So far my pick for ACC Player of the Year at the quarter turn is going to be from Notre Dame. Only I can’t decide which guy is more important, Jerian Grant or Pat Connaughton. Each is a 6’5″ senior capable of leading the Fighting Irish on any given night. Grant has been devastating in his role as the point after his year in exile, though he sometimes cedes the bringing the ball up duties to Demetrius Jackson.
Connaughton’s slash lines have been excellent this year, demonstrating both accuracy and good decision-making, He is shooting above 50% from the field, 80% from the line, and 47% from three. It’s easy to see the easy harmony between he and Grant as they find great shot after great shot. Having 6’10 big man (the only big man in the starting five) Zach Auguste to help clean things up has been an added bonus. He is currently converting at 64.2% and leading the ACC in that category.
Last week’s win against Michigan State in the ACC/B1G challenge offset a one-point neutral-site loss to Providence on a casino reservation floor somewhere in out-of-the-way Connecticut. Providence was ranked 43rd in the RPI, and lost to Boston College (RPI 80), who lost to UMass (RPI 99) who Notre Dame beat on that same Mohegan Sun floor in the same tournament where they lost to Providence. Quite a circuitous route to get back to the starting point. It did take a huge night from Providence standout LaDontae Henton to secure the win, as he had 38 points and a few critical defensive gems down the stretch.
Notre Dame plays as pretty an offensive game as you’ll find in the ACC these days outside of Duke. Coincidence? Mike Brey is a former Coach K assistant after all. Unfortunately for the Irish, their lack of attention to the post is reminiscent of the same mistakes Coach K had made with his roster, often relying on one big man like Sheldon Williams, or even a guy a notch below like Lance Thomas in the late 00s. This lack of emphasis on matching up in the post can be mitigated against early on when you’re playing lesser competition. What will it mean when Notre Dame enters conference play?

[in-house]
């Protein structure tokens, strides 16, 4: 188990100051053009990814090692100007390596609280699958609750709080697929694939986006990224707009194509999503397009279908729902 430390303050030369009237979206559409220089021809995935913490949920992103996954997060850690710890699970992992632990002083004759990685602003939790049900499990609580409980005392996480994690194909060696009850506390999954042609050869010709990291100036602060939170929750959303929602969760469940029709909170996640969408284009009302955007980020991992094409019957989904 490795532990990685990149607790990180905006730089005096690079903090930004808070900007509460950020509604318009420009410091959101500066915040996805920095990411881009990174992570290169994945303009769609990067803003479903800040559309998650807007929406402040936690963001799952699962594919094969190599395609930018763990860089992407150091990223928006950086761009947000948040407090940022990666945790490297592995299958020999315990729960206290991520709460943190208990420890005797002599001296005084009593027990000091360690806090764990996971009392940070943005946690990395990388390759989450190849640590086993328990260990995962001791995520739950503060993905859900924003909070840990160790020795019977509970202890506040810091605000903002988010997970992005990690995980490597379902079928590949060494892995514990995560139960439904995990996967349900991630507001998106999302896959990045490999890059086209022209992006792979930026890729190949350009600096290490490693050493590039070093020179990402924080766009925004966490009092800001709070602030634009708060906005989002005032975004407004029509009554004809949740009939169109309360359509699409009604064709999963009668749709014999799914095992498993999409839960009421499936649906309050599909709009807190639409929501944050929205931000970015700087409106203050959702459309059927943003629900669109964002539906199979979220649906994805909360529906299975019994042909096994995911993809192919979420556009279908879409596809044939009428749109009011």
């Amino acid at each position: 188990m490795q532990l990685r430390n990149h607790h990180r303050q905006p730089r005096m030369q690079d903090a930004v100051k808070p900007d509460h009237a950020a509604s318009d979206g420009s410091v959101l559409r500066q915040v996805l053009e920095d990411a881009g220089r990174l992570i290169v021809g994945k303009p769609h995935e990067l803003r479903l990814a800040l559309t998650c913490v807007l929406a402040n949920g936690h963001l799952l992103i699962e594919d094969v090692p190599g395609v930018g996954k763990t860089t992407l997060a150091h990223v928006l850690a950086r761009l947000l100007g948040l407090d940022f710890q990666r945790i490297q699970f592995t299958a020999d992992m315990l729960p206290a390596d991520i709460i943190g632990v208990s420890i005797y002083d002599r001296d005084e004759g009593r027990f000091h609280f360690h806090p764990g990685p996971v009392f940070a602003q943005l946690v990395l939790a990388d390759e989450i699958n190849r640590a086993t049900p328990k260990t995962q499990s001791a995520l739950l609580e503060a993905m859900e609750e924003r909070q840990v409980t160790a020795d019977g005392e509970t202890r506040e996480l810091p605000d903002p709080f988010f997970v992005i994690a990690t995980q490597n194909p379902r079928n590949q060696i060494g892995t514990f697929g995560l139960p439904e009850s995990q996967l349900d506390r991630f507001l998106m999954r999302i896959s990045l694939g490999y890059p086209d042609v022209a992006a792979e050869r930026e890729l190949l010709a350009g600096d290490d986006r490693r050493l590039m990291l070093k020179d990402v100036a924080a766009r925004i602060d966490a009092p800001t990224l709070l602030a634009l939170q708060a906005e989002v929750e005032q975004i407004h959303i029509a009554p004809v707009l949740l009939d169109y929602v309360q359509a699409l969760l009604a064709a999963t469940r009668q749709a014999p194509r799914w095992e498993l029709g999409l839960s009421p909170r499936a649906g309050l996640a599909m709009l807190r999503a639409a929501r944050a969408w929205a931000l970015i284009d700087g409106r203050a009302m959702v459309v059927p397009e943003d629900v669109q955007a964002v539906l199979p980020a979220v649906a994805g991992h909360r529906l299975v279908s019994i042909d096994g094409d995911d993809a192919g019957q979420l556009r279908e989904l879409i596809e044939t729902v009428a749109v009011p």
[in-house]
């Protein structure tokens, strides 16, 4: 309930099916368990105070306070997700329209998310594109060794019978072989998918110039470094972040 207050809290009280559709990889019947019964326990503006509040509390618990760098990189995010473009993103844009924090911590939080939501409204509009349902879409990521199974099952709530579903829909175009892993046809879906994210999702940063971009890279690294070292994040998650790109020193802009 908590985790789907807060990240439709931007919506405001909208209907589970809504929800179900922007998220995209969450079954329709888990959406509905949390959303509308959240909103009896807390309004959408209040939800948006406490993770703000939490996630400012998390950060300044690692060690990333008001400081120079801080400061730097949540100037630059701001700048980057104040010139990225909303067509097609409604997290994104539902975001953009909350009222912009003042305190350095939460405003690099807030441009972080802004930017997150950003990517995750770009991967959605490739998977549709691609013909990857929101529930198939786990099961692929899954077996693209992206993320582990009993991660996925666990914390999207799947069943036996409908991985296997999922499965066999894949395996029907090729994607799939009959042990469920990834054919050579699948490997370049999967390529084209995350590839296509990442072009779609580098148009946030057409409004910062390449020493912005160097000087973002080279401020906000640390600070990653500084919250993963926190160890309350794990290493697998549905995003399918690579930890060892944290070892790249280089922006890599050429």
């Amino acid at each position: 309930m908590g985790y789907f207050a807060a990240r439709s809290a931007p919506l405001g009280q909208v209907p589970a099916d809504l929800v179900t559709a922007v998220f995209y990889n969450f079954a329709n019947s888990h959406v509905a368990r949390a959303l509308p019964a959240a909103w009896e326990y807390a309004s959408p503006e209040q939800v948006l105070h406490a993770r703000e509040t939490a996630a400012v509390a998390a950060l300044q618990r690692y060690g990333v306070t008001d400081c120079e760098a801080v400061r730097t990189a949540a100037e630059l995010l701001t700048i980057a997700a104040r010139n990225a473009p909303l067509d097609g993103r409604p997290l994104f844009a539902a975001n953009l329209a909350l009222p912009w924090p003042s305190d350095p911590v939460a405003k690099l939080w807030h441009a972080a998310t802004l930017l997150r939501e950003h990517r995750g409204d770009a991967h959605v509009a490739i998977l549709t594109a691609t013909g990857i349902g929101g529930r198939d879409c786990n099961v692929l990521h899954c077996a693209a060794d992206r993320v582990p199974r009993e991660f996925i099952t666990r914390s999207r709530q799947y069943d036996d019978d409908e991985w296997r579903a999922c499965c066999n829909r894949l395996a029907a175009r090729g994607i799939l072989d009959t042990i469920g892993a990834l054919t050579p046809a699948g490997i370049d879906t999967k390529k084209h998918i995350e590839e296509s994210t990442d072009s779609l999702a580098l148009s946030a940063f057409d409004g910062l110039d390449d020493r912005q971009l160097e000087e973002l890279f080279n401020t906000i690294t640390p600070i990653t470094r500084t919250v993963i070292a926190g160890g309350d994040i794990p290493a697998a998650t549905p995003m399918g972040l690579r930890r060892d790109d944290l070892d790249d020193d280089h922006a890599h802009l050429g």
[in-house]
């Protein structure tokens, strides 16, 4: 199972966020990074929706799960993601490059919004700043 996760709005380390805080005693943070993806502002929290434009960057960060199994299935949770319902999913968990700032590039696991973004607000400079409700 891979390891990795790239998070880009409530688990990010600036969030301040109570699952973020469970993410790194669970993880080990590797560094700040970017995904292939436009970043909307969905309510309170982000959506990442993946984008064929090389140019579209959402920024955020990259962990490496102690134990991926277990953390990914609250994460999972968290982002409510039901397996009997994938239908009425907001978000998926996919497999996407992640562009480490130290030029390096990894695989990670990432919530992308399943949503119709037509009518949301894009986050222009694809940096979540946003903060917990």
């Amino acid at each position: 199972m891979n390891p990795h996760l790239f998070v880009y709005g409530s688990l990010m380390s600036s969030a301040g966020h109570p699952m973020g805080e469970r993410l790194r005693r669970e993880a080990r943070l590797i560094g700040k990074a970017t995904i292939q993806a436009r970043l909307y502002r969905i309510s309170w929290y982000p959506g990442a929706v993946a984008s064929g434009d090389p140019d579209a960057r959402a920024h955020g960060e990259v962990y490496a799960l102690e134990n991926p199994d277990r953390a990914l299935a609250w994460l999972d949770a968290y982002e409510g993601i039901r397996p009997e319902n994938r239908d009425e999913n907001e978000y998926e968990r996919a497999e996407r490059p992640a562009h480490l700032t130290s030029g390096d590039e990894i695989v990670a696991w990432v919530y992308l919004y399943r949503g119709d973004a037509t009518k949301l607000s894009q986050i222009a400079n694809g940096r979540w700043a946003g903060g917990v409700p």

As it stands, the Irish are 240th in the RPI because their schedule has been an absolute mockery. They have played three of the worst 20 teams in the RPI, #s 326, 333, 340; and to step it up a bit, they’ve played world-beating #s 252 and 293. That’s five of their eight games. They literally couldn’t have scheduled much easier. So, everything good that follows in terms of numbers I reference in the next section should be viewed through that lens. Let’s take a look back at the first quarter and try to make some sense of it.
Note: First quarter only deals with the regular season schedule. We’ll call the postseason overtime when we arrive there this Spring.
Why a B+?
The loss to Providence at a neutral site wasn’t horrible. But the win at home vs Michigan State was a struggle that went to OT. It was good for Brey to coach those scenarios, but you’d have hoped that a senior-led team might have handled the rebuilding Spartans with a little more ease. And as I mentioned above the rest of the wins are definitely against suspect competition. On the bright side, they get a B+ instead of a B because of the outstanding performances that their starting five is turning out, and the margins of victory have been commensurate with the quality of the opponent against the really weak teams. Time will tell if the Providence loss was a “good” loss. Right now it’s on the borderline.
How Can They Improve Their RPI Before Conference Play?
After a game this week against Mount St. Mary’s (170), the Irish will open ACC play against Florida State. So not much room to grow before then. They also have two more games out of the league at the end of the month against Northern Illinois (127) and Hartford (142). Neither of those games will inspire any type of borderline selection committee decision to go in the Irish’ favor. Notre Dame needs to play well in the ACC in order to get a decent seed. A .500 record sees them firmly on a bubble with 20 wins entering the conference tournament. 22 wins might be enough to guarantee a bid, but the quality of the seed might be lower than desired due to their RPI. If Notre Dame narrowly misses out for some reason, which I believe is unlikely, Coach Brey will know to look in the mirror and admonish the scheduler.